Parkinson’s law of triviality, also known as bikeshedding, bike-shed effect, or the bicycle-shed example, is C. Northcote Parkinson’s 1957 argument that organisations give disproportionate weight to trivial issues. Parkinson observed and illustrated that a committee whose job was to approve plans for a nuclear power plant spent the majority of its time with pointless discussions on relatively trivial and unimportant but easy-to-grasp issues, such as what materials to use for the staff bike-shed, while neglecting the less-trivial proposed design of the nuclear power plant itself, which is far more important but also a far more difficult and complex task to criticise constructively.
The law has been applied to software development and other activities, and the term “bikeshedding” was coined as a metaphor to illuminate Parkinson’s Law of Triviality and was popularised in the Berkeley Software Distribution community by Poul-Henning Kamp and has spread from there to the software industry at large.
“Em qualquer disputa a intensidade do sentimento é inversamente proporcional ao valor das questões em jogo.”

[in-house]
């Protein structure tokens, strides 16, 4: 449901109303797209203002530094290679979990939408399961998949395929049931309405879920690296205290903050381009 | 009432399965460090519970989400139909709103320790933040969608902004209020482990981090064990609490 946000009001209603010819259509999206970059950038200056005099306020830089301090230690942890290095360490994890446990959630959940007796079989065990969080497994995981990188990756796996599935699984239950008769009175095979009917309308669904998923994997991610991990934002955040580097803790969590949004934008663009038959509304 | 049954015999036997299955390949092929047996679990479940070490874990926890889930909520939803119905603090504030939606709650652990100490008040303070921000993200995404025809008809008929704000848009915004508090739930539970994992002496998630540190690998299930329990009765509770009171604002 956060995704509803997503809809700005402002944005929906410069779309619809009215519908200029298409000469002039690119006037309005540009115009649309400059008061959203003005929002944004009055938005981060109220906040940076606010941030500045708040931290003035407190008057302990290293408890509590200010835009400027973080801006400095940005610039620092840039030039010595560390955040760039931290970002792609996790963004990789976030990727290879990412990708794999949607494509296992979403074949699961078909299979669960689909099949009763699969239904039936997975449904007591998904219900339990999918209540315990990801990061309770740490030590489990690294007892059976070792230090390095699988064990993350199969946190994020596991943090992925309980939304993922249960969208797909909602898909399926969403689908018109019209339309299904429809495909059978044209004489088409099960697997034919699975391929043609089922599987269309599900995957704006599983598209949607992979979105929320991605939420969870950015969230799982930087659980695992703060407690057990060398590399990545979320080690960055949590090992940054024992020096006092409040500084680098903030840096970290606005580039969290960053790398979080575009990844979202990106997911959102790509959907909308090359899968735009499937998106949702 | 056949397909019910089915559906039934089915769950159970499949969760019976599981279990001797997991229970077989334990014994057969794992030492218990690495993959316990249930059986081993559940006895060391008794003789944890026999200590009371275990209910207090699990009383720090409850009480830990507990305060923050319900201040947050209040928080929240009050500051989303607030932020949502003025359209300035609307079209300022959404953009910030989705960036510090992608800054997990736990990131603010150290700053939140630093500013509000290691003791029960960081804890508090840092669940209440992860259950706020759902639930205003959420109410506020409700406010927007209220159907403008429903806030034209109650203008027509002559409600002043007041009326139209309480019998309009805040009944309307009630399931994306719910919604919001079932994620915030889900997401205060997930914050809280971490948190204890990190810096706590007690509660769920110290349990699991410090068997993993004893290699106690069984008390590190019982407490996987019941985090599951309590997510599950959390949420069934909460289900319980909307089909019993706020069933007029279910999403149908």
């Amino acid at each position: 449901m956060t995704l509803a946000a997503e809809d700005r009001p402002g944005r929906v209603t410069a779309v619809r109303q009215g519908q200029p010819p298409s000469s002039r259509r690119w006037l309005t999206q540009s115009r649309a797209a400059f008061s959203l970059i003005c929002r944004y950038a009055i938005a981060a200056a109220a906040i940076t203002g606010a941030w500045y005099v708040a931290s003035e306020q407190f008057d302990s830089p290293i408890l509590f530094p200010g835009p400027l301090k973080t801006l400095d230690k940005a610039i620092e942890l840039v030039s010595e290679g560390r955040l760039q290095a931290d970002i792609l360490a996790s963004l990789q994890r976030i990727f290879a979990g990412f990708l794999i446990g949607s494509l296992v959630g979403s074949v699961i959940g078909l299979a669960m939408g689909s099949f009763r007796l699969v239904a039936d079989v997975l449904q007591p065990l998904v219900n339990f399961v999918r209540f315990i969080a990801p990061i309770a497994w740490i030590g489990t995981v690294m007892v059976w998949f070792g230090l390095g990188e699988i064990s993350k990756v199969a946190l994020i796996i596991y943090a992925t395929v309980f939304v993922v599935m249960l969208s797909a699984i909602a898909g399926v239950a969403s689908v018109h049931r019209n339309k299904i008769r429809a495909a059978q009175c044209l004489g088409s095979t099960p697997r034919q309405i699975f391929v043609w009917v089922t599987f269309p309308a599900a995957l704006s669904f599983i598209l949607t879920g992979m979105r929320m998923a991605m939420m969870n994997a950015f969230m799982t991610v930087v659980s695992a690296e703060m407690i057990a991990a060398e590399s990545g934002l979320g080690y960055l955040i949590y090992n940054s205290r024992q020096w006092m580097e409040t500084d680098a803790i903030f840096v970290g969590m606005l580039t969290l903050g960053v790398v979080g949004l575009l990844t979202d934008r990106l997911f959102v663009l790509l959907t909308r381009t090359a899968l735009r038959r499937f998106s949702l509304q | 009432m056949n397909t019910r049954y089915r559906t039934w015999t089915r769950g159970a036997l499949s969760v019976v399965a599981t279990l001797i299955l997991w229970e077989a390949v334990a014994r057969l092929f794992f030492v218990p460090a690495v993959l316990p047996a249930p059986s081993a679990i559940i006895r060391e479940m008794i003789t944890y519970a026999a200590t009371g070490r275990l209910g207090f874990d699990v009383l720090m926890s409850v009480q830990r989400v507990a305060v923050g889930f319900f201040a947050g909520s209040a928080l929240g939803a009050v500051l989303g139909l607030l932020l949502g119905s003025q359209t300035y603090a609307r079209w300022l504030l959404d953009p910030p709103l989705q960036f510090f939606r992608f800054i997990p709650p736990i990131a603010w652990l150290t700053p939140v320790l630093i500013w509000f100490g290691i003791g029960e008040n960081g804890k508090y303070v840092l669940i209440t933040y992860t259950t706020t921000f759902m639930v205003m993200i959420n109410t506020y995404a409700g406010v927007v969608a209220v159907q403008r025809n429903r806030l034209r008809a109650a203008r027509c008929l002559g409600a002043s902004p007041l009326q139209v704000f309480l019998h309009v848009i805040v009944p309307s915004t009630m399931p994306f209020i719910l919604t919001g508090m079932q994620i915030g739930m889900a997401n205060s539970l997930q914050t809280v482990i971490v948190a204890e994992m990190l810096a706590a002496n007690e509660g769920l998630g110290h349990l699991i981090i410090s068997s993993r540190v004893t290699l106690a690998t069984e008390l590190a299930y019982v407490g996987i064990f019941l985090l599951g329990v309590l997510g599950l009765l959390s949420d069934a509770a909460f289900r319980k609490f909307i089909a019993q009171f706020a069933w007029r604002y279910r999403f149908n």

Given metal fans’ fierce loyalty to their chosen genre and propensity for making physical purchases, it makes perfect sense that they’d be spending the most time pressing replay on old Iron Maiden songs. As the label personnel interviewed in the Mashable piece noted, metal labels have been selling cassettes and vinyl for years, metal shirts and embroidered logo patches are de rigeur attire, metal festivals regularly draw fans from every corner of the globe, and there’s still a multitude of metal print magazines and fanzines circulating in a world that’s gone mostly digital. While fans of most other genres are drawn to shiny new artists, metal fandom is generational; new recruits are encouraged to appreciate the bands that came before and build up chronological knowledge while still keeping abreast of current developments. That widened musical net funnels directly into more sales; when someone’s buying up the new Mefitic record, they’re probably also beefing up their Blasphemy collection or finally grabbing that Hellhammer box set. Metalheads are completists, and metal as a genre is incredibly diverse; there are thousands upon thousands of metal bands out there to whom fans may pledge fealty, and they do so with an (economic) vengeance.